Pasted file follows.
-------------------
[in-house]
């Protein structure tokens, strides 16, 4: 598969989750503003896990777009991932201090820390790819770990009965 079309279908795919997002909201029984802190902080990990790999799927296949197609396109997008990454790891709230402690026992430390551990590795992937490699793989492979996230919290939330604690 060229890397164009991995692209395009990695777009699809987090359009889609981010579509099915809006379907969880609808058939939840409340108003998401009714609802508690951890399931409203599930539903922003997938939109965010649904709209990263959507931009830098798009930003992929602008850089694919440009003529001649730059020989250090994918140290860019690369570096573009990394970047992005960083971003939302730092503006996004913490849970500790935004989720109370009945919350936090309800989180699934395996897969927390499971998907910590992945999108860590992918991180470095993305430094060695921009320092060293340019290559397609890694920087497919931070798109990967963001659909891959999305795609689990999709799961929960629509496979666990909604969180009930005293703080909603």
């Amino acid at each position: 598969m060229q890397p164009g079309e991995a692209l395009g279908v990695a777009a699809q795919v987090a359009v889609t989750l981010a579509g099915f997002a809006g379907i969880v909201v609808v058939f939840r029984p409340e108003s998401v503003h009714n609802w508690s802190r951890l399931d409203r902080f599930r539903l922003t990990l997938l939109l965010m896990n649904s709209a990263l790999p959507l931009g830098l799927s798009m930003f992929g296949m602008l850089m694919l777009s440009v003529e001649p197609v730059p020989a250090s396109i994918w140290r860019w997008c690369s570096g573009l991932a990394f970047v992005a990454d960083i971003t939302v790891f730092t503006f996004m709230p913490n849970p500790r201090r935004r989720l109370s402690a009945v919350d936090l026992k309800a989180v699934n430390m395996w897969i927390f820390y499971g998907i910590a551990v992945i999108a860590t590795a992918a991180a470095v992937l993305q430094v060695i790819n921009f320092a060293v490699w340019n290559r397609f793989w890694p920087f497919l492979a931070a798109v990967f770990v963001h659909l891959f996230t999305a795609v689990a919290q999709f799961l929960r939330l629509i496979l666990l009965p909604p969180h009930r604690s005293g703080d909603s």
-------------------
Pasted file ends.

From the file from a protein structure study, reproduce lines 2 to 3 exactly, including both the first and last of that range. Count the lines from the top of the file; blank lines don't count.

């Protein structure tokens, strides 16, 4: 598969989750503003896990777009991932201090820390790819770990009965 079309279908795919997002909201029984802190902080990990790999799927296949197609396109997008990454790891709230402690026992430390551990590795992937490699793989492979996230919290939330604690 060229890397164009991995692209395009990695777009699809987090359009889609981010579509099915809006379907969880609808058939939840409340108003998401009714609802508690951890399931409203599930539903922003997938939109965010649904709209990263959507931009830098798009930003992929602008850089694919440009003529001649730059020989250090994918140290860019690369570096573009990394970047992005960083971003939302730092503006996004913490849970500790935004989720109370009945919350936090309800989180699934395996897969927390499971998907910590992945999108860590992918991180470095993305430094060695921009320092060293340019290559397609890694920087497919931070798109990967963001659909891959999305795609689990999709799961929960629509496979666990909604969180009930005293703080909603």
């Amino acid at each position: 598969m060229q890397p164009g079309e991995a692209l395009g279908v990695a777009a699809q795919v987090a359009v889609t989750l981010a579509g099915f997002a809006g379907i969880v909201v609808v058939f939840r029984p409340e108003s998401v503003h009714n609802w508690s802190r951890l399931d409203r902080f599930r539903l922003t990990l997938l939109l965010m896990n649904s709209a990263l790999p959507l931009g830098l799927s798009m930003f992929g296949m602008l850089m694919l777009s440009v003529e001649p197609v730059p020989a250090s396109i994918w140290r860019w997008c690369s570096g573009l991932a990394f970047v992005a990454d960083i971003t939302v790891f730092t503006f996004m709230p913490n849970p500790r201090r935004r989720l109370s402690a009945v919350d936090l026992k309800a989180v699934n430390m395996w897969i927390f820390y499971g998907i910590a551990v992945i999108a860590t590795a992918a991180a470095v992937l993305q430094v060695i790819n921009f320092a060293v490699w340019n290559r397609f793989w890694p920087f497919l492979a931070a798109v990967f770990v963001h659909l891959f996230t999305a795609v689990a919290q999709f799961l929960r939330l629509i496979l666990l009965p909604p969180h009930r604690s005293g703080d909603s």